That’s where services like MEW come in. We provide an interface that lets anyone access the blockchain in an intuitive way, and without leaving a single piece of data behind. No accounts or password necessary, only your own personal wallet that lets you explore and interact with anyone or anything, whenever you need to, and with no strings attached. We kept the access methods reminiscent of centralized account structures for familiarity, but you never have to compromise any of your data or finances with MEW. We have no backend servers and no data logs. In fact, we’re 100% open source so you can see for yourself!
This is true decentralization. When it comes to exchanges, using a non-custodial, decentralized wallet with a custodial, centralized exchange takes a bit of the purpose out of why cryptocurrencies are being used in the first place. It’s like escaping prison to join the military. The heart is in the right place, but the reality is just as authoritarian.
Decentralized Crypto Exchanges
There is a growing number of crypto exchanges out there, each offering their own rates for cryptocurrency swaps. Not everyone can agree on rates or fees, so many of these decentralized exchanges (a.k.a. DEXs) establish their own policies.
DEXs work a bit differently than custodial exchanges, so it’s important to review your trades and do your own research to uncover all fees involved with your actions. Here’s a small sample of a few popular DEXs, in no particular order.
- 0.25% Trading Fee. (Read more about Changelly rates.)
- No fees, except on Limit Orders. This fee is waived if the user holds over 2000 KNC. (Read more on Kyber's FAQ.)
- No “trading fee”, but they adjust exchange rates every 30 seconds to make a profit of around 0.5%. (ShapeShift's fee structure.)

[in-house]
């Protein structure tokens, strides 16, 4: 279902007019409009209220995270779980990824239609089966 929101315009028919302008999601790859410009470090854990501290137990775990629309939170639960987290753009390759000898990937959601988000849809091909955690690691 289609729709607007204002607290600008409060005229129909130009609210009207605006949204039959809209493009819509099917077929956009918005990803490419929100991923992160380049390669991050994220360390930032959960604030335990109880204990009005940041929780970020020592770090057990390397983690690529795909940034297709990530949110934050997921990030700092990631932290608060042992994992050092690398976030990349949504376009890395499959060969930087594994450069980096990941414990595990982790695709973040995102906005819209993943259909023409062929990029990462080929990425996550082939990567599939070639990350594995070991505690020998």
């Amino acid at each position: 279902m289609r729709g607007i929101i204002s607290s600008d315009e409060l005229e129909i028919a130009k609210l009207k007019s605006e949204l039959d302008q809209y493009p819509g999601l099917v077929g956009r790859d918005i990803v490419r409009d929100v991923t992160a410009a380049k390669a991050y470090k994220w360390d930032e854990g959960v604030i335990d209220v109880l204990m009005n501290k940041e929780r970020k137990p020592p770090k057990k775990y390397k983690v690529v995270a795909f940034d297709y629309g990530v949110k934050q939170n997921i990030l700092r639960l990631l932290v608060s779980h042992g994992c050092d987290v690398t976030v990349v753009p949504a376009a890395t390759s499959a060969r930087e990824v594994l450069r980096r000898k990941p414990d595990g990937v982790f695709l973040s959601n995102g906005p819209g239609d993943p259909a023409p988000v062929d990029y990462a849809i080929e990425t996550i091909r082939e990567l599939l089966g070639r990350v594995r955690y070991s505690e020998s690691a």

- Anywhere from 0.1% - 0.2% trading fee depending on what action is being taken. (Read more on IDEX FAQ.)
As you can see, each exchange has different rates and different systems to enforce those rates. Not only that, the amount of cryptocurrencies supported also varies from exchange to exchange. With so many to choose from, it's hard to know who supports what and the costs associated with that support.
Using DEXs with MEW
To help our users navigate this space, MEW has partnered with some of the biggest and best decentralized exchanges in the crypto community.
Our provider DEX.AG offers real-time competitive rates on swaps from many different DEXs, such as Uniswap, Kyber, Bancor, and more, plus the Changelly exchange offers even more swaps options. Fees are reflected in the price that you are getting, which makes it simple to judge who is offering the best deal.
To get more information about decentralized trading and its benefits, you can always browse MEW’s Knowledge Base or contact the support team. With interfaces like MEW, dedicated to putting decentralized finance into a user-friendly format, perhaps ownership of your financial identity doesn’t have to be such a far off dream.